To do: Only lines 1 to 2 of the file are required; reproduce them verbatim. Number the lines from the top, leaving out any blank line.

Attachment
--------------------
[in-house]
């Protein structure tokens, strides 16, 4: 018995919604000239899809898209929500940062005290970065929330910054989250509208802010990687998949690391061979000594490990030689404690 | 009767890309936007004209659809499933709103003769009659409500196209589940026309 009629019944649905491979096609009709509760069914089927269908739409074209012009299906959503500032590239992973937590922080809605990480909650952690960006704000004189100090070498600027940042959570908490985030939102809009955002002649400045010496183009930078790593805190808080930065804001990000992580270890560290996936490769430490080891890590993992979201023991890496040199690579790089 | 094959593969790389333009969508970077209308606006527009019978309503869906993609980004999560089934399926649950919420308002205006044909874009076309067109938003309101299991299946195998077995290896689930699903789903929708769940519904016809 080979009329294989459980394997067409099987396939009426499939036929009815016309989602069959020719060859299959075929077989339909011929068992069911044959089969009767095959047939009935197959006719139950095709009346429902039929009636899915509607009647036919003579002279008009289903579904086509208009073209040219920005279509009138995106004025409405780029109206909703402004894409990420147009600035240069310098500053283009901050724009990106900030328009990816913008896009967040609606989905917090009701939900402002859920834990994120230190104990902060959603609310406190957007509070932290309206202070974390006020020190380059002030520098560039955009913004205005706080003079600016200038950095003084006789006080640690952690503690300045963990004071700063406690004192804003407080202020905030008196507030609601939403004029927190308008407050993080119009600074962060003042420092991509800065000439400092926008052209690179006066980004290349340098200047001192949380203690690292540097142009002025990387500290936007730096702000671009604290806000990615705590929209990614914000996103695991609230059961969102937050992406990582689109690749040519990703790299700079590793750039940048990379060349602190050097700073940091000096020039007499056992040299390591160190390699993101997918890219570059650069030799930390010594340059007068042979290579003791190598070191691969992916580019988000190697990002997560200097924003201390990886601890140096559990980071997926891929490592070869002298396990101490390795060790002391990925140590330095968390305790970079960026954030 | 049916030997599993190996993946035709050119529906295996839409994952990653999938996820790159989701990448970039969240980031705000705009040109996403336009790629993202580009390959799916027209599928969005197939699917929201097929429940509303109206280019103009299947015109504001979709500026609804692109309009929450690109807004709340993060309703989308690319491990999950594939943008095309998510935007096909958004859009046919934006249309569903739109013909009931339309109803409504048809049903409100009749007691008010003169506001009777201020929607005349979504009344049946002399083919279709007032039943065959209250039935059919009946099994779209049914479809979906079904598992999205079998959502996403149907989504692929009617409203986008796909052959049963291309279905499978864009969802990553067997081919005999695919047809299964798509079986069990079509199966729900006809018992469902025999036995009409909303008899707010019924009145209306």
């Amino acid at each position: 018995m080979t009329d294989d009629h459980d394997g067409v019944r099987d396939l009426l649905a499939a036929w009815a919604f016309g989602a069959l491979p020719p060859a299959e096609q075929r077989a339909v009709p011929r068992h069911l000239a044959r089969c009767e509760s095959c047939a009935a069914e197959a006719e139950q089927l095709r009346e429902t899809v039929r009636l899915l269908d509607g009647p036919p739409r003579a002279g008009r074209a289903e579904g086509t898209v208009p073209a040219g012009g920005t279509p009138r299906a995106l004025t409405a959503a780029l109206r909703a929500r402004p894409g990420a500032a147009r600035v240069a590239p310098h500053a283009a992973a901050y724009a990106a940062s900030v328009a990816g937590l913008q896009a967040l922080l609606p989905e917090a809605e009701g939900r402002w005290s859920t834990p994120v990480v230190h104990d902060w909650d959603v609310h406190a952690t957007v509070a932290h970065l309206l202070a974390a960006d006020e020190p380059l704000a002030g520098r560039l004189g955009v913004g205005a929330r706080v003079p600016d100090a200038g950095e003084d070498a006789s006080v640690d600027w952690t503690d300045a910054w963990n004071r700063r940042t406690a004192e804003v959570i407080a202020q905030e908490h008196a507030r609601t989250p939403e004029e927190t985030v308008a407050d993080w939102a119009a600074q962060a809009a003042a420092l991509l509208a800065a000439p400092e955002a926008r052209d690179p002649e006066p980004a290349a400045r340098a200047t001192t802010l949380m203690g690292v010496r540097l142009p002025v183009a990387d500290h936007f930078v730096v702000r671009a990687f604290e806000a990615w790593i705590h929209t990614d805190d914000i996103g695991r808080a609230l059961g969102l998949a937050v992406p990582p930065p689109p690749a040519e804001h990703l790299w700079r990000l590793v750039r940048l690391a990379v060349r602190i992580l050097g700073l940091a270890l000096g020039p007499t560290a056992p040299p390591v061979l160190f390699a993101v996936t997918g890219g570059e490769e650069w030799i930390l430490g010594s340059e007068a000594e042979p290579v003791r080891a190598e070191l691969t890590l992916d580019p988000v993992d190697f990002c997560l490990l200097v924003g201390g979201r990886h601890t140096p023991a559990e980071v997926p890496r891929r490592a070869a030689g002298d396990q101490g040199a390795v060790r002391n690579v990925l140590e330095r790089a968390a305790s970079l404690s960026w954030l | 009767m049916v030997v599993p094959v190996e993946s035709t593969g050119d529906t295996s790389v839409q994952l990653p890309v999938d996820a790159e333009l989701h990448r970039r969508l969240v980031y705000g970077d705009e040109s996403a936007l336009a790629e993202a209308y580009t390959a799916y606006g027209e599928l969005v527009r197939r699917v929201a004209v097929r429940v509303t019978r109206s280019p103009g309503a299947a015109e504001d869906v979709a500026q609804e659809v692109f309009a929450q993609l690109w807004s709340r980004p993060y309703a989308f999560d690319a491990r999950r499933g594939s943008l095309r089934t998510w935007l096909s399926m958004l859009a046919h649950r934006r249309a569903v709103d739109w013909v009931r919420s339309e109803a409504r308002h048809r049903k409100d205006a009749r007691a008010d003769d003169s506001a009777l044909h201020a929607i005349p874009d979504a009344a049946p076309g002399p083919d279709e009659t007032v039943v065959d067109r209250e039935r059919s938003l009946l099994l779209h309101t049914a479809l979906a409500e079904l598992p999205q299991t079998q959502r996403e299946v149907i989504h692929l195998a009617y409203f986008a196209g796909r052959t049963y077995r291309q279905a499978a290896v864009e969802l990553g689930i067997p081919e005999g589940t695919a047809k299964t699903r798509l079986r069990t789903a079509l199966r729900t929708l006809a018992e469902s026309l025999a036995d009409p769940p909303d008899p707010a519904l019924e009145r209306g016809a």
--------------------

[in-house]
């Protein structure tokens, strides 16, 4: 018995919604000239899809898209929500940062005290970065929330910054989250509208802010990687998949690391061979000594490990030689404690 | 009767890309936007004209659809499933709103003769009659409500196209589940026309 009629019944649905491979096609009709509760069914089927269908739409074209012009299906959503500032590239992973937590922080809605990480909650952690960006704000004189100090070498600027940042959570908490985030939102809009955002002649400045010496183009930078790593805190808080930065804001990000992580270890560290996936490769430490080891890590993992979201023991890496040199690579790089 | 094959593969790389333009969508970077209308606006527009019978309503869906993609980004999560089934399926649950919420308002205006044909874009076309067109938003309101299991299946195998077995290896689930699903789903929708769940519904016809 080979009329294989459980394997067409099987396939009426499939036929009815016309989602069959020719060859299959075929077989339909011929068992069911044959089969009767095959047939009935197959006719139950095709009346429902039929009636899915509607009647036919003579002279008009289903579904086509208009073209040219920005279509009138995106004025409405780029109206909703402004894409990420147009600035240069310098500053283009901050724009990106900030328009990816913008896009967040609606989905917090009701939900402002859920834990994120230190104990902060959603609310406190957007509070932290309206202070974390006020020190380059002030520098560039955009913004205005706080003079600016200038950095003084006789006080640690952690503690300045963990004071700063406690004192804003407080202020905030008196507030609601939403004029927190308008407050993080119009600074962060003042420092991509800065000439400092926008052209690179006066980004290349340098200047001192949380203690690292540097142009002025990387500290936007730096702000671009604290806000990615705590929209990614914000996103695991609230059961969102937050992406990582689109690749040519990703790299700079590793750039940048990379060349602190050097700073940091000096020039007499056992040299390591160190390699993101997918890219570059650069030799930390010594340059007068042979290579003791190598070191691969992916580019988000190697990002997560200097924003201390990886601890140096559990980071997926891929490592070869002298396990101490390795060790002391990925140590330095968390305790970079960026954030 | 049916030997599993190996993946035709050119529906295996839409994952990653999938996820790159989701990448970039969240980031705000705009040109996403336009790629993202580009390959799916027209599928969005197939699917929201097929429940509303109206280019103009299947015109504001979709500026609804692109309009929450690109807004709340993060309703989308690319491990999950594939943008095309998510935007096909958004859009046919934006249309569903739109013909009931339309109803409504048809049903409100009749007691008010003169506001009777201020929607005349979504009344049946002399083919279709007032039943065959209250039935059919009946099994779209049914479809979906079904598992999205079998959502996403149907989504692929009617409203986008796909052959049963291309279905499978864009969802990553067997081919005999695919047809299964798509079986069990079509199966729900006809018992469902025999036995009409909303008899707010019924009145209306």